Scientific Forecaster Discussion
Area forecast discussion
National Weather Service Blacksburg Virginia
356 PM EDT Wednesday Oct 22 2014
low pressure off the Delaware-Maryland-Virginia coast will strengthen into a nor-
Easter that will pelt New England with heavy rainfall and wind
through the end of this week. Backlash from this system will be
felt across our region through Thursday in the form of variable
amounts of cloud cover...and cool northwest winds. A moderating
trend will occur over the weekend as the storm system moves away
from the area...replaced by high pressure that will bring warming
conditions for the weekend...and above normal temperatures for the
last week of October.
Near term /through Thursday/...
as of 330 PM EDT Wednesday...
An upper level low will move off the Virginia coast this evening then
drift to the northeast through the day Thursday. Short waves
tracking around the center will bring a chance for rain to the rnk
Piedmont...east of Highway 29...into this evening. Short waves on the
outer rings are lacking moisture but with an upslope component could
bring light rain/drizzle to western slopes of southeastern West
Virginia through tonight. Rain chances decrease overnight and into
the day Thursday as the low drifts farther away from the forecast
area. Also as this low moves away from the area...clouds will
decrease from the southwest to the northeast. Clouds today have kept
winds speeds down a bit but with clearing skies and a pressure
gradient remaining over the region Thursday...breezy and gusty
conditions likely. Developing inversion overnight will keep stronger
winds aloft and should start mixing down after 10 am Thursday as the
inversion lowers/breaks. Wind gusts of 20-30 miles per hour are possible
especially along the Blue Ridge.
Downsloping flow helped warm temperatures in the east...especially
Southside this afternoon. This downslope warming and abundant
sunshine should warm the foothills and Piedmont counties into the
M/u 60s Thursday. Cool northwest winds will Keep Mountain
temperatures in the M/u 50s. A few locations tonight will fall into
the 30s. With overnight mixing...no frost is expected in these areas.
Short term /Thursday night through Saturday night/...
as of 345 PM EDT Wednesday...
The Upper Cutoff low along the New England coast will slowly drift
away from the area Thursday night...winds diminishing...skies
clearing. If the winds diminish quick enough...temperatures may
dip into the lower 30s in the mountain valleys...allowing for some
patchy frost for daybreak Friday.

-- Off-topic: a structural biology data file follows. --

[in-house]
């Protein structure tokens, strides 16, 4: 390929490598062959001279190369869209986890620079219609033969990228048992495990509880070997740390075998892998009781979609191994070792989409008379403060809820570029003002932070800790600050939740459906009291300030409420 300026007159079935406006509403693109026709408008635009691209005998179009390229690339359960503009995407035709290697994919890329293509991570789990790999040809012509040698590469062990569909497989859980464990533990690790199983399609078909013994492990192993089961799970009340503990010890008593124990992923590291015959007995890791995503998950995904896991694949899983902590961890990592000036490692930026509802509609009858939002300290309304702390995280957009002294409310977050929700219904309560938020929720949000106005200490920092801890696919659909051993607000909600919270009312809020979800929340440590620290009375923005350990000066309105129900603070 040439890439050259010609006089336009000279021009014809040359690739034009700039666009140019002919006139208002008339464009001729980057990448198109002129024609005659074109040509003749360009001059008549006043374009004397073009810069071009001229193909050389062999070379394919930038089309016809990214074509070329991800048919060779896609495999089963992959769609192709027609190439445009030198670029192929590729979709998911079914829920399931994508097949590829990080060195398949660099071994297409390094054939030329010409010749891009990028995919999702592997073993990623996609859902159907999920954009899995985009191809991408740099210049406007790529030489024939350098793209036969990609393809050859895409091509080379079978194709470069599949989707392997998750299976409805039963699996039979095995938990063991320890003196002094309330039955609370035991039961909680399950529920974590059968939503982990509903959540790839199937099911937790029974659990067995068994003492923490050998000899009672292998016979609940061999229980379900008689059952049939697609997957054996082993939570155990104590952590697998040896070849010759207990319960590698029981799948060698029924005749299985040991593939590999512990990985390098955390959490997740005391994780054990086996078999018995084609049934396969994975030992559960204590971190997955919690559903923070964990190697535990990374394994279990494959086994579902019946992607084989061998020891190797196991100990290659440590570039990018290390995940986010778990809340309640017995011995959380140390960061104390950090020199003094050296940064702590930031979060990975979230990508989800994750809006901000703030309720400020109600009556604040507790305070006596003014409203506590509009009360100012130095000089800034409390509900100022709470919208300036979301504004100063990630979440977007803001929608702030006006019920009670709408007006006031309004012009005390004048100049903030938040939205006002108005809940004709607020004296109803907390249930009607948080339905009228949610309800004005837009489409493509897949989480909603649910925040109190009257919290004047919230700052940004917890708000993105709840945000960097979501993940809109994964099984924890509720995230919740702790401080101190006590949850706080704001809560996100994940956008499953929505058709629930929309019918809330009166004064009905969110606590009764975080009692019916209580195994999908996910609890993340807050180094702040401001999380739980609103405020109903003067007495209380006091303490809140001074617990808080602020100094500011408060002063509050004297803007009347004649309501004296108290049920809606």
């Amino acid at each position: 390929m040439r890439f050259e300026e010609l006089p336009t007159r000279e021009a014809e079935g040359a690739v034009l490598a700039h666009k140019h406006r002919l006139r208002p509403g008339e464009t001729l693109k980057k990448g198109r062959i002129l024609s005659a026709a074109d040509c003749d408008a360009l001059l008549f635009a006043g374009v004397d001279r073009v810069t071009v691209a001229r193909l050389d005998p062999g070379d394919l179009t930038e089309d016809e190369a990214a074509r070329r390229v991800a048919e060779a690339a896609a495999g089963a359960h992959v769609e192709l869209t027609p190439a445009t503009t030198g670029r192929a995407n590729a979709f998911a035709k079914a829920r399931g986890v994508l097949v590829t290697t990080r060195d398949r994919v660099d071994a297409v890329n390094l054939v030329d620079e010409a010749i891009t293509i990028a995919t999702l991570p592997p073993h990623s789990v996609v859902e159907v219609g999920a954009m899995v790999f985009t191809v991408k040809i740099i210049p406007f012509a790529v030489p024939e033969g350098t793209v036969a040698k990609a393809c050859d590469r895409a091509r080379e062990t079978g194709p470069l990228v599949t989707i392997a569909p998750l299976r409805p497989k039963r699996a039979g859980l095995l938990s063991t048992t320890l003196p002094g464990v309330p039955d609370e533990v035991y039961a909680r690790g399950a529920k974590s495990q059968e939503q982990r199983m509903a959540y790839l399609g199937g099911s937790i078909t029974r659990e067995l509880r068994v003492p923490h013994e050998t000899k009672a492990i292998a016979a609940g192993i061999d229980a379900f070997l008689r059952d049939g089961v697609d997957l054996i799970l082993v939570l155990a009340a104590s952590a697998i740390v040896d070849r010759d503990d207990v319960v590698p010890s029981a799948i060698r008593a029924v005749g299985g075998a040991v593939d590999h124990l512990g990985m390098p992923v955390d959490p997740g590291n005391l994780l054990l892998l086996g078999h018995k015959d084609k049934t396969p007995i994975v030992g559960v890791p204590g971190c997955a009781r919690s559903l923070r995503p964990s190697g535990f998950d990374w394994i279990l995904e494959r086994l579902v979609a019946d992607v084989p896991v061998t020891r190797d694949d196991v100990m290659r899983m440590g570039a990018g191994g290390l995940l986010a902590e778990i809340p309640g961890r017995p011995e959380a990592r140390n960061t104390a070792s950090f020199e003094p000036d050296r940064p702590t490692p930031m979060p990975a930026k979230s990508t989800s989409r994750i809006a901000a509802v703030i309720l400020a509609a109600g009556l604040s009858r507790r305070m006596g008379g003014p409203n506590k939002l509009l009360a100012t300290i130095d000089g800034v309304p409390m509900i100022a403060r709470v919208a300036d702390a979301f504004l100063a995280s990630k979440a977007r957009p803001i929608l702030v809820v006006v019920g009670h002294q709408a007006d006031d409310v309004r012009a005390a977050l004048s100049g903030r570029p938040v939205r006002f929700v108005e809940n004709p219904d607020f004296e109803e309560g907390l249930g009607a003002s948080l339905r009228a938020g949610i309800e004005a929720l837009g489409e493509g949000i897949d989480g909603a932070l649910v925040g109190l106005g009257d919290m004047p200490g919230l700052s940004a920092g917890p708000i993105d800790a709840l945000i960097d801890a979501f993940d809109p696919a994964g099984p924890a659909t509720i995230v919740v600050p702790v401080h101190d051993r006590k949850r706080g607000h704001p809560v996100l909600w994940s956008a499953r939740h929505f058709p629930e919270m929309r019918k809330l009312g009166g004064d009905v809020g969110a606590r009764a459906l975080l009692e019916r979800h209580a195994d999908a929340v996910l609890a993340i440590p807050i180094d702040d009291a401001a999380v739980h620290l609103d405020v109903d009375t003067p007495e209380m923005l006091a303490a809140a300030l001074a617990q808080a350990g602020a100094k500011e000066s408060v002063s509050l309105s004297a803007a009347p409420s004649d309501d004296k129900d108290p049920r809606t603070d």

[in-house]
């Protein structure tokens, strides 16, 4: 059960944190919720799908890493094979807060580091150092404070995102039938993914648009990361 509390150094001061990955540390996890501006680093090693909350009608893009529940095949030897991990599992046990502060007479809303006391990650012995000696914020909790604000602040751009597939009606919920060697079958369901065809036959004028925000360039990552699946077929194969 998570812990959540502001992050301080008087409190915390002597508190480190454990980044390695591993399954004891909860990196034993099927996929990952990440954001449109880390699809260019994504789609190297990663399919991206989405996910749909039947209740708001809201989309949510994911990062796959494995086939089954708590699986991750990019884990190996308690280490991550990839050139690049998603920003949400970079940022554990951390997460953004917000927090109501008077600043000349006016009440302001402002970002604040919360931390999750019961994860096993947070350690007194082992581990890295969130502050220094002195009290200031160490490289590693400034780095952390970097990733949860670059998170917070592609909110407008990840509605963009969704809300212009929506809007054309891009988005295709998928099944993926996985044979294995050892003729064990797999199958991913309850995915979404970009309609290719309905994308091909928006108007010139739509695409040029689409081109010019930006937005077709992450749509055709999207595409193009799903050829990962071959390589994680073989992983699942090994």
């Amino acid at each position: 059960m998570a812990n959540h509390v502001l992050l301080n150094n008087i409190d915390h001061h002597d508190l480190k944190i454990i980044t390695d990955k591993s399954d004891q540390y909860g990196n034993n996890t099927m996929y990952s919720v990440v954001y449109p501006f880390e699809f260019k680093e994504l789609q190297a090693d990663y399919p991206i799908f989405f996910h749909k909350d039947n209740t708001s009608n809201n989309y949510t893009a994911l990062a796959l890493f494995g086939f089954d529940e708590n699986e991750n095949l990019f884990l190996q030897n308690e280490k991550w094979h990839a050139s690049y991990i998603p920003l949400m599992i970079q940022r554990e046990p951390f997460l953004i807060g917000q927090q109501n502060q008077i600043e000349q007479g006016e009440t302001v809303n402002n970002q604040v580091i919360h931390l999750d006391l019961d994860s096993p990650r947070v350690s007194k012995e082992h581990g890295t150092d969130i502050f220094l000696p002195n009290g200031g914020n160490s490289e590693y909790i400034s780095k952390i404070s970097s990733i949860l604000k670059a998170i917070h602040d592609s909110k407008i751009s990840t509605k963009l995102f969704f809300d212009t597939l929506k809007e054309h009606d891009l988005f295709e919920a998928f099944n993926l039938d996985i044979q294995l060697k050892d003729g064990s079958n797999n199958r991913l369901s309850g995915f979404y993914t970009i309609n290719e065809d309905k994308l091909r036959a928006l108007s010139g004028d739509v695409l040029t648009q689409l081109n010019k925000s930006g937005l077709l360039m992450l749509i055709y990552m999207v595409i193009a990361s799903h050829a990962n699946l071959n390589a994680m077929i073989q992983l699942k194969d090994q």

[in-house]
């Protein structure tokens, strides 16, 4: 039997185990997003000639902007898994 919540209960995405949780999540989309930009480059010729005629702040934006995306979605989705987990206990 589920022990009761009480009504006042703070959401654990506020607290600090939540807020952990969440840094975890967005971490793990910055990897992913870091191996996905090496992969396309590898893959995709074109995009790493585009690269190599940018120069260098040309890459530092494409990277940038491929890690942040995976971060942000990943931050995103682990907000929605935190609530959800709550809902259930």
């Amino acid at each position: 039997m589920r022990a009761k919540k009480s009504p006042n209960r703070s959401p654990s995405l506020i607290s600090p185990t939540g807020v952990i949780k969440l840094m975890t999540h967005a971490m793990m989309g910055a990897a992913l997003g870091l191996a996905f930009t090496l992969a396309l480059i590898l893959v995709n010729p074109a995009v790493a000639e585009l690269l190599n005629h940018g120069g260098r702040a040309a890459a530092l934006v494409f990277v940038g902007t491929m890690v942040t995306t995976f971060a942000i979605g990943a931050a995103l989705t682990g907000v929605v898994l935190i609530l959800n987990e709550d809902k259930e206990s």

For Friday...high pressure will try to build across the forecast
area but any significant height rises will be delayed until the
passage of a short wave trough late Friday. The actual surface
front lags the upper trough and moves through the area Saturday.
Both features will be moisture starved...models indicating some
middle/upper level cloudiness with the passage of the upper trough
Friday...and some low level cloudiness associated with the
passage of the surface front Saturday. Model soundings indicate
moisture above 700 mb Friday with potential for virga but no quantitative precipitation forecast.
Clouds Saturday will be mainly confined to the western slopes of
the mountains...again no quantitative precipitation forecast. Temperatures both Friday and
Saturday will be tempered by the cloud cover. However...readings
should still be close to the seasonal norm. There is a surge of
wind behind the front Saturday...models suggesting breezy
northwest winds for Saturday afternoon through Sunday morning.
Long term /Sunday through Wednesday/...
as of 345 PM EDT Wednesday...
An upper level ridge of high pressure will build across the
forecast area for the first half of next week...500 mb heights
increasing each day until the passage of a trough middle/late week.
This will translate into warmer than normal temperatures with
highs in the 60s mountains...and well into the 70s Piedmont.
Next chance of showers will accompany a frontal passage in the
Wednesday Thursday time frame. With warmer than normal
temperatures...no threat of frost next week.
Aviation /20z Wednesday through Monday/...
as of 105 PM EDT Wednesday...
Closed low will drift off the Delaware-Maryland-Virginia coast this afternoon...and
will be the primary focus for weather throughout the region
through the taf period. This feature will result in the
development of a nor-Easter that will pelt the New England coast
with heavy rain and wind...and will most likely impact air traffic
for many of the New England terminals for the remainder of this
For our local region...bkn-ovc cloud bases will be common through
tonight across the mountains with LIFR ceilings for blf and MVFR at
lwb/bcb...VFR east. Scattered showers and/or drizzle are possible
along western slopes through the afternoon. Conditions will
approve through the night with VFR conditions for everyone by
With the developing cyclone to our northeast...backlash will be
felt throughout our region in the form of gusty northwest winds.
3000- 5000ft above ground level winds of 40 kts are prognosticated through this evening.
With clearing in the east...mixing will be more likely and
terminals can expect 20-30kt surface gusts. With developing
inversion overnight winds will decrease in the lower elevations
and remain along ridgetops. Inversion will break tomorrow morning
with breezy and gusty winds into the afternoon.
Medium confidence in ceilings...visibilities and winds during the
Extended aviation discussion...
The upper level low will slowly meander off the middle-Atlantic
coast Thursday...then begin to shift toward the northeast and away
from the area by Friday. High pressure builds over the region
Friday...with dry VFR conditions remaining into Tuesday.